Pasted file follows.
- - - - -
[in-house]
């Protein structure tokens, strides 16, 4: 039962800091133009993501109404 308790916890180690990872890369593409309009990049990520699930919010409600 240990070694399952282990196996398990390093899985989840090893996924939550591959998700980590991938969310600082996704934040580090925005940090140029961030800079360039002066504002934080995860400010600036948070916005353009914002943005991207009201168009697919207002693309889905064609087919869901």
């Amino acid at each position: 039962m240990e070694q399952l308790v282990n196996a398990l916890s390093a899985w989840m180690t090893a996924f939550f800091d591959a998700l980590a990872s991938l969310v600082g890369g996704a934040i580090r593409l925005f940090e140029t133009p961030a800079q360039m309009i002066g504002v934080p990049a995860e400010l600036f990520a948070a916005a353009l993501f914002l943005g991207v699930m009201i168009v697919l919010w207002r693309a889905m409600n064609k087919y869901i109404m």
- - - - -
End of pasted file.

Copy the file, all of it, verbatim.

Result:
[in-house]
């Protein structure tokens, strides 16, 4: 039962800091133009993501109404 308790916890180690990872890369593409309009990049990520699930919010409600 240990070694399952282990196996398990390093899985989840090893996924939550591959998700980590991938969310600082996704934040580090925005940090140029961030800079360039002066504002934080995860400010600036948070916005353009914002943005991207009201168009697919207002693309889905064609087919869901």
């Amino acid at each position: 039962m240990e070694q399952l308790v282990n196996a398990l916890s390093a899985w989840m180690t090893a996924f939550f800091d591959a998700l980590a990872s991938l969310v600082g890369g996704a934040i580090r593409l925005f940090e140029t133009p961030a800079q360039m309009i002066g504002v934080p990049a995860e400010l600036f990520a948070a916005a353009l993501f914002l943005g991207v699930m009201i168009v697919l919010w207002r693309a889905m409600n064609k087919y869901i109404m």